Thanks for your question. I would echo what Richard says above and use the Think.Check.Submit (www.thinkchecksubmit.org) guidelines – particularly in checking with your senior colleagues and being wary of broad ‘international’ journals. However, I know that some researchers find these guidelines difficult to follow without practical advice and background information, so I’m going to share my own analysis of these three journals.
BEFORE WE START – the $1million dollar question (this is an expression – sadly there is no prize):
Q:Where did you hear about these journals?
If the answer is ‘in an email’ then these will probably be untrustworthy journals. Be suspicious of any email you receive unless it is from somebody you know, or a service or publisher you subscribe to. ‘Predatory’ journal staff scour the internet for email addresses of researchers from all over the world to send them invite emails – most people ignore these emails, but a tiny percentage are tempted, and this is enough to make these deceptive journals a nice profit.
Let’s look at each of the journals in turn
This is a journal owned by the publisher ‘Publishing India’ who are probably a legitimate publisher - they have a proper address and contact details, and some of their journals are over 10 years old. I don’t think it’s an ‘international’ journal though – the editorial board is quite small, and it’s not very well indexed (see below). The journal is also subscription only, so it would be difficult to share this research with other people. However, the journal does not charge a fee, so couldn’t be accused of exploiting authors for profit.
I would maybe publish in this journal, but only once you have compared with other journals in your field – there are probably journals that are better indexed, more geographically relevant and open access.
I’ll focus on two things about this journal (it also has a fake impact factor, but I’ll leave that lesson for the next journal).
Firstly, as Richard says above, be sceptical of journals that are called ‘international’ and have a very broad scope. “Advanced Research” is about as broad as you can get. How can you be confident that this journal has the editorial expertise to understand and peer review your work?
There are some famous international journals that cover a wide range of research such as Science, Nature, or ‘megajournals’ such as PlosOne or F1000. In order to cover such a range of subjects, they need access to a large network of researchers all over the world. Take a look at the Editorial Board listing for Plos One or Nature Scientific Reports. As you can see they have an extensive list of editors covering every area under the natural and clinical sciences, so you can be confident in their expertise in your subject area.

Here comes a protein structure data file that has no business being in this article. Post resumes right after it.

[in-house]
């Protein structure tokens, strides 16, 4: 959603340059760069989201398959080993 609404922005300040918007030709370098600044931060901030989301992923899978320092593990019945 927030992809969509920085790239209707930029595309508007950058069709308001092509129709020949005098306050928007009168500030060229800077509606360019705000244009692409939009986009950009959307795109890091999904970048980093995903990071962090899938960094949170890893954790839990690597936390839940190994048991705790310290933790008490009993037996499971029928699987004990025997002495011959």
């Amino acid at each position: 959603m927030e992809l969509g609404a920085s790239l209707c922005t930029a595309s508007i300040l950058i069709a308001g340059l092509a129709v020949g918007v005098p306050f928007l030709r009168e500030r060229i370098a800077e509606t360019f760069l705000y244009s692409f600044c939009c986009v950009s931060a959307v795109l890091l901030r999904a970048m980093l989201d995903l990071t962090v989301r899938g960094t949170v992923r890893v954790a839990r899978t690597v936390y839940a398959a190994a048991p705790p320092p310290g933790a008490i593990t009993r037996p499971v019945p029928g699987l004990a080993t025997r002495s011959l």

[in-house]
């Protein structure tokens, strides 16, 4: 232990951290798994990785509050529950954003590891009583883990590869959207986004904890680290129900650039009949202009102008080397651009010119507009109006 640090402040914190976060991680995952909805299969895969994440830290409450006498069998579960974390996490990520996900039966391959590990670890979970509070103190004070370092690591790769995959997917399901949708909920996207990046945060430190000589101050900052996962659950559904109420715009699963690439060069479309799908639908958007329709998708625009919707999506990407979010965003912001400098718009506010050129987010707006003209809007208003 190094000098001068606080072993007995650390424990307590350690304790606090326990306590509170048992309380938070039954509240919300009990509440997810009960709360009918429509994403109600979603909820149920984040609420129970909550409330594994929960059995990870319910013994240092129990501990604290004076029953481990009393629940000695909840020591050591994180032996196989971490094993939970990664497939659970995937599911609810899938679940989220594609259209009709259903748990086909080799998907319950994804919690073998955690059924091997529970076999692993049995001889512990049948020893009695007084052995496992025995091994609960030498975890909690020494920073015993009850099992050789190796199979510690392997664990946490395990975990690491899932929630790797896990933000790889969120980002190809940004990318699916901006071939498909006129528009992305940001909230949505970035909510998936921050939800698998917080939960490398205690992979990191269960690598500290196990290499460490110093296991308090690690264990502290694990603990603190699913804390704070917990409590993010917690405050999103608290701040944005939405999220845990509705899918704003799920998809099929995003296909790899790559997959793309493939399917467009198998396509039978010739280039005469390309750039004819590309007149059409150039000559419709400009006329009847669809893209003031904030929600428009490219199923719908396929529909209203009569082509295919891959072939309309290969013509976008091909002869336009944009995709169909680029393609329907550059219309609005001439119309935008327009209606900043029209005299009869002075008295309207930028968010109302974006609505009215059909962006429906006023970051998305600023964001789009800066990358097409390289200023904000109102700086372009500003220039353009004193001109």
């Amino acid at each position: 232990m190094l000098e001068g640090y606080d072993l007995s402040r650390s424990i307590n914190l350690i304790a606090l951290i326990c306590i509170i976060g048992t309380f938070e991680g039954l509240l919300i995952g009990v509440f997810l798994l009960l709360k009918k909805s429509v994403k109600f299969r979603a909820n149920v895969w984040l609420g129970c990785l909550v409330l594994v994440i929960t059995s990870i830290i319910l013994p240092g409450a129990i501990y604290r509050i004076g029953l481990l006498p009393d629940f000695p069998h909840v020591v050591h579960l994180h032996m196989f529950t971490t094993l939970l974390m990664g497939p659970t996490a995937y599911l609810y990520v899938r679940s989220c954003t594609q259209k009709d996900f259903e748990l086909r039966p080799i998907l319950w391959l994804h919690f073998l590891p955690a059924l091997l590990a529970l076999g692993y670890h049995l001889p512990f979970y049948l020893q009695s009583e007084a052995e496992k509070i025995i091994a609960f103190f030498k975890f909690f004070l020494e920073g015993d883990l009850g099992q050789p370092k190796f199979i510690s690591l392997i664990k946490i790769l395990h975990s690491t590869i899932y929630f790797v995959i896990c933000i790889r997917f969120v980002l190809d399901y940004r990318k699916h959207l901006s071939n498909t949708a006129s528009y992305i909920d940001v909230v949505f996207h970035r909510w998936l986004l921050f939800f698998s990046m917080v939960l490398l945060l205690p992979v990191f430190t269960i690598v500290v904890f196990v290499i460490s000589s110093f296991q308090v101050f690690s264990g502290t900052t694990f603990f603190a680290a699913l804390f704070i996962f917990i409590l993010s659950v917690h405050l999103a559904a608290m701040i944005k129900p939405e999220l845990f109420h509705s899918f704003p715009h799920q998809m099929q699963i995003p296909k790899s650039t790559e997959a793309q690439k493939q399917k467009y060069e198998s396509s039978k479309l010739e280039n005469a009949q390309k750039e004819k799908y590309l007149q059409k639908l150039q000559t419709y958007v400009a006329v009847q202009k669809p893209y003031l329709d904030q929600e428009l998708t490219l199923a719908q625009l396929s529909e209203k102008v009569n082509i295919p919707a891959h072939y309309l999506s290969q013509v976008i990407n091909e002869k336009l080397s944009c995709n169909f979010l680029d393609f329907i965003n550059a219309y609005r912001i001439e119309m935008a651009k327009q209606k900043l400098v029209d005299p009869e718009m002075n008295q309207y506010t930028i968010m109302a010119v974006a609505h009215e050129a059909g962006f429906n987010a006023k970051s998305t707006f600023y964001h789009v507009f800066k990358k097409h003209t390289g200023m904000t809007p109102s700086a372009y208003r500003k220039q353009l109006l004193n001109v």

Compared to this, the IJAR (which is also claiming to be an ‘international’ journal which covers even more subject areas than Science and Nature) is not so impressive. Their Editor in Chief is a ‘Dr Morse Florse’ of the UK. What a funny name! Unfortunately, there is no institutional affiliation listed, it just says he is in the UK, so no way of checking his credibility. I did a search on Google for ‘Morse Florse’ and there is no information on this person, except that he is listed as an editor in chief for lots of journals with similar names. I’m pretty sure this is a fake name, and perhaps based on the fictional detective Inspector Morse!.
DO NOT submit to this journal.
3- International Journals of Multidisciplinary Research Academy (IJMRA)
Wow, this is a colourful website. This is usually a bad sign. Apart from the garish website design, the main ‘red flag’ is that it claims to have an Impact Factor. Many researchers are swayed by this indicator, but you should always check that it’s true.
In order to qualify for an Impact Factor (which you can find out more about here),journals must be indexed in the Clarivate Web of Science (also called Science Citation Index, or Journal Citation Reports (JCR)). To get indexed takes several years and has a high standard of inclusion. You can check if a journal is listed in the database at this link: http://mjl.clarivate.com/ . If the journal is not listed, then it is lying about its Impact Factor. IJMRA is not listed.
DO NOT submit to this journal.
Other important indexes and metrics:
Apart from the Web of Science, there are other indexes that are used that are useful to check. Some journals are dishonest about their inclusion, but it’s easy to find out if they are telling the truth:
Scopus is a journal index owned by Elsevier and is generally thought to be a good indicator of a high-quality, credible journal. You can search to check if journals are indexed via this link: http://www.scimagojr.com/journalsearch.php
Pubmed is an index for medical journals. You can search the database here: https://www.ncbi.nlm.nih.gov/nlmcatalog/
(The best quality journals in Pubmed are included in a higher ‘tier’ called Medline. You can identify these journals in within Pubmed marked as ‘Currently indexed for MEDLINE’.)
The Directory of Open Access Journals (DOAJ) provides a listing of Open Access Journals that have passed its basic entry criteria. Look out for the ‘green tick’ of approval. Journals that follow best practice have also been awarded a gold seal. https://doaj.org/search
Where else can search for a target journal?
There are well over 30,000 academic journals that are findable online, so there are plenty of options!
See also my colleague Ravi Murugesan's article 'How to target a journal that’s right for your research'
Let us know if you have any questions about any of the above